After going a decade without funding for any new attorneys, the Missouri Public Defender System is bracing for good news.
Budget proposals from the Missouri House, Senate and Gov. Jay Nixon include provisions that would allocate money to 12 new full-time defenders.
"It's as close to a done deal as it can be without the signature actually on the line," said Cat Kelly, deputy director of the state public defender system. "This is a very big deal."
But for a public defender operation as troubled as Missouri's -- commonly referenced as one of the country's most overworked -- the new positions won't offer much relief.
"It's not what we need to fix the problem, but it's a very large step," Kelly said.
She estimates the system, currently staffed with about 360 attorneys, needs an influx of nearly 200 to fully meet the needs of clients statewide.
More than $850,000 proposed for attorneys is not a new allocation of funds to the public defender system.
Rather, the legislature would repurpose money the system currently uses to contract cases out to private lawyers.
"Gov. (Matt) Blunt had a policy of not increasing the number of state employees," Kelly said. "He had made clear he would veto any increase."
So two years ago, the legislature approved additional contract funds as a way to aid the public defender system. The measure being discussed would convert some of that money into new hires.
"I think it's a much better use of the money," said Rod Hackathorn, head of the Springfield public defender office. "Especially if I can get one of those (positions)."
And it's quite possible one of the new lawyers could go to Springfield's office, which currently houses 18 attorneys and handles cases in Greene, Christian and Taney counties.
In October, the office became one of just three in the state to enforce a new Missouri Public Defender Commission rule allowing offices to refuse cases if they exceed maximum caseload capacity for three consecutive months.
At that point, Springfield's public defenders were operating at nearly 160 percent capacity. They began turning down certain probation violation, traffic and collections cases.
The move spawned a partnership between the courts and the Springfield Metropolitan Bar Association in which private attorneys pick up probation violation cases.
This "Public Defender Project" currently has 53 participants, mainly civil attorneys who have attended training sessions on how to handle probation violation matters.
Judges and participants alike say the program has been a vital help.
"I think it's increased efficiency," said Greene County Circuit Judge Calvin Holden.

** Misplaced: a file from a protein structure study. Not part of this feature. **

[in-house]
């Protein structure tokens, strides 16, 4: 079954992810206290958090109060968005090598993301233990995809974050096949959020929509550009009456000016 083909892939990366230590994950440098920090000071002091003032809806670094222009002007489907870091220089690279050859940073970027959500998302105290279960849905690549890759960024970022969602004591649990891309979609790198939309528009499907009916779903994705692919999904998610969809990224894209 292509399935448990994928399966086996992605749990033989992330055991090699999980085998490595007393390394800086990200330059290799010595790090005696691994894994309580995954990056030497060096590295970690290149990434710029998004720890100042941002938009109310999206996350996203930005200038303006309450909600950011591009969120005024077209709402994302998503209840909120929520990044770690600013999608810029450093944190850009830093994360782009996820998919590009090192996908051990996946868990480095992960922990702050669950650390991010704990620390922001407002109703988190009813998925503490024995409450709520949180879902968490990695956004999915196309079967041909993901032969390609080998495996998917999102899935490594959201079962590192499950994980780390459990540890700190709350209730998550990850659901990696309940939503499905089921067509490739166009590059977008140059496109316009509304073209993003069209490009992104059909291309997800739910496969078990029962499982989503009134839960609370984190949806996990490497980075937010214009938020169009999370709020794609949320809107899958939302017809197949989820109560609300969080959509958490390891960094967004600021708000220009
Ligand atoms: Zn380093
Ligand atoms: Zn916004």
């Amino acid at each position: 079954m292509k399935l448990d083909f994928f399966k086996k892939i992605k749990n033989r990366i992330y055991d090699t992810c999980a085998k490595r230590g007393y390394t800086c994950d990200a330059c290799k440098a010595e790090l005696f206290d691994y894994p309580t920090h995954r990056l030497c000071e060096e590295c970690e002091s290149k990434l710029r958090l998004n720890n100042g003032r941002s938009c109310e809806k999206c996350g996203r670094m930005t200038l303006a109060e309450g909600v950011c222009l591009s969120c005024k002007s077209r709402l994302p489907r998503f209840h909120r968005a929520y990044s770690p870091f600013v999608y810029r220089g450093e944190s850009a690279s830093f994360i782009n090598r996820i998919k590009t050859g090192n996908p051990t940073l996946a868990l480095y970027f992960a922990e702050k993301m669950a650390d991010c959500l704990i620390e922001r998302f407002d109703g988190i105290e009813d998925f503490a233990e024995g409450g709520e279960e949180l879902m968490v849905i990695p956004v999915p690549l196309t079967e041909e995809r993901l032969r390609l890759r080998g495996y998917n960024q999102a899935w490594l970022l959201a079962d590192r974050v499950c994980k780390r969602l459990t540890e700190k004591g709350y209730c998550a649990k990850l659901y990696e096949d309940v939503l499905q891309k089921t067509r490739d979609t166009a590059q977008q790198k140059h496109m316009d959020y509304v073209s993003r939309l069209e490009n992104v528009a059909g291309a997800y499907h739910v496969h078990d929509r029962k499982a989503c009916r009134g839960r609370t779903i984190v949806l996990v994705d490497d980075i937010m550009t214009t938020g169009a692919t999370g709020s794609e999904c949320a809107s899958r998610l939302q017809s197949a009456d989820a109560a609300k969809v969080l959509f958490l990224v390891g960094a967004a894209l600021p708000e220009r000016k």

While public defenders may be too overburdened with other work to prepare for probation violation cases, private attorneys come to court ready to argue, Holden said.
"All the private attorneys I've had have been more than effective."
The program harks back to a time before the 1972 creation of Missouri's Public Defender System, when judges would simply appoint attorneys to represent poor defendants at no cost.
"Even senior members of the bar would get appointed to misdemeanor cases or felonies or whatever it was," said Link Knauer, a Springfield attorney who participates in the program. "It gave the bar as an institution a set of eyes and knowledge about how the prosecutor's office was performing."
The current program gives young attorneys the opportunity for new courtroom experience. Knauer said: "It's a benefit to us, but I think it's far more a benefit to the system."
In her 2009 State of the Judiciary Address, Missouri Supreme Court Chief Justice Laura Denvir Stith praised the Springfield bar for its cooperation. The organization has also been nominated for an award from the American Bar Association.
Not all public defender offices have received such help.
In November, the Public Defender Commission asked a Missouri appeals court to uphold its right to refuse cases. That was a response to judges in Boone County appointing defenders to cases they indicated they would not accept.
Last week, the appeals court ruled the public defender system does not have the right to refuse cases, putting the future of such a strategy in doubt.
Kelly said the commission will ask the Missouri Supreme Court to review the matter. There is also legislation pending that would specifically allow the Public Defender Commission to determine, and enforce, maximum caseloads.
"Certainly we are still hopeful that judges and prosecutors will realize there's a case overload and work to work around it," Kelly said.
In Greene County, the effort involving the bar association was set up as temporary.
In creating the Public Defender Project, the Springfield Metropolitan Bar Association told attorneys they'd be serving only until the end of the year.
"When we set it up, our hope was that by the end of 2009 that they would have things worked out," said Crista Hogan, the association's executive director.